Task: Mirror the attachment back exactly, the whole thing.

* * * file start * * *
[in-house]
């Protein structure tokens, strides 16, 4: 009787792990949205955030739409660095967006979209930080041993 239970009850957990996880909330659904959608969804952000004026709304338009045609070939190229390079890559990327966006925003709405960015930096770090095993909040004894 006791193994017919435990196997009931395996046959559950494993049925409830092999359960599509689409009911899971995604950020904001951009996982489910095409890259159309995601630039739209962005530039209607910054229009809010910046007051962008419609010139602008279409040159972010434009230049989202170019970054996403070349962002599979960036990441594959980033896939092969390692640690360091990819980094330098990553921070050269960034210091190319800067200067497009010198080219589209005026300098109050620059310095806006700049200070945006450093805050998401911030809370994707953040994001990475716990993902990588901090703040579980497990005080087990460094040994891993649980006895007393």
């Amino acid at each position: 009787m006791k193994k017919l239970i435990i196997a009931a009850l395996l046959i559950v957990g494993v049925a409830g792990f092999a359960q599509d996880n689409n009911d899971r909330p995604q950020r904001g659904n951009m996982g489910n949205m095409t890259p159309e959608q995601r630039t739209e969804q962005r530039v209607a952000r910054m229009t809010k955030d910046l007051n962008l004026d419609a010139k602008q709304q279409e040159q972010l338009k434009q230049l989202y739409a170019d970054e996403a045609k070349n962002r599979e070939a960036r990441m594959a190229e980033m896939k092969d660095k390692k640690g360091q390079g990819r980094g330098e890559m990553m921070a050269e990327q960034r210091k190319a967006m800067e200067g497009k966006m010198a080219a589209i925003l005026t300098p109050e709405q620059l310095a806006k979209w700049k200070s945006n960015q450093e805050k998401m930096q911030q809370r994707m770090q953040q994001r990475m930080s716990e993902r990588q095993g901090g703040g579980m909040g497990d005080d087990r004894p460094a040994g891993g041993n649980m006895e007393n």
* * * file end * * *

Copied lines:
[in-house]
């Protein structure tokens, strides 16, 4: 009787792990949205955030739409660095967006979209930080041993 239970009850957990996880909330659904959608969804952000004026709304338009045609070939190229390079890559990327966006925003709405960015930096770090095993909040004894 006791193994017919435990196997009931395996046959559950494993049925409830092999359960599509689409009911899971995604950020904001951009996982489910095409890259159309995601630039739209962005530039209607910054229009809010910046007051962008419609010139602008279409040159972010434009230049989202170019970054996403070349962002599979960036990441594959980033896939092969390692640690360091990819980094330098990553921070050269960034210091190319800067200067497009010198080219589209005026300098109050620059310095806006700049200070945006450093805050998401911030809370994707953040994001990475716990993902990588901090703040579980497990005080087990460094040994891993649980006895007393």
């Amino acid at each position: 009787m006791k193994k017919l239970i435990i196997a009931a009850l395996l046959i559950v957990g494993v049925a409830g792990f092999a359960q599509d996880n689409n009911d899971r909330p995604q950020r904001g659904n951009m996982g489910n949205m095409t890259p159309e959608q995601r630039t739209e969804q962005r530039v209607a952000r910054m229009t809010k955030d910046l007051n962008l004026d419609a010139k602008q709304q279409e040159q972010l338009k434009q230049l989202y739409a170019d970054e996403a045609k070349n962002r599979e070939a960036r990441m594959a190229e980033m896939k092969d660095k390692k640690g360091q390079g990819r980094g330098e890559m990553m921070a050269e990327q960034r210091k190319a967006m800067e200067g497009k966006m010198a080219a589209i925003l005026t300098p109050e709405q620059l310095a806006k979209w700049k200070s945006n960015q450093e805050k998401m930096q911030q809370r994707m770090q953040q994001r990475m930080s716990e993902r990588q095993g901090g703040g579980m909040g497990d005080d087990r004894p460094a040994g891993g041993n649980m006895e007393n």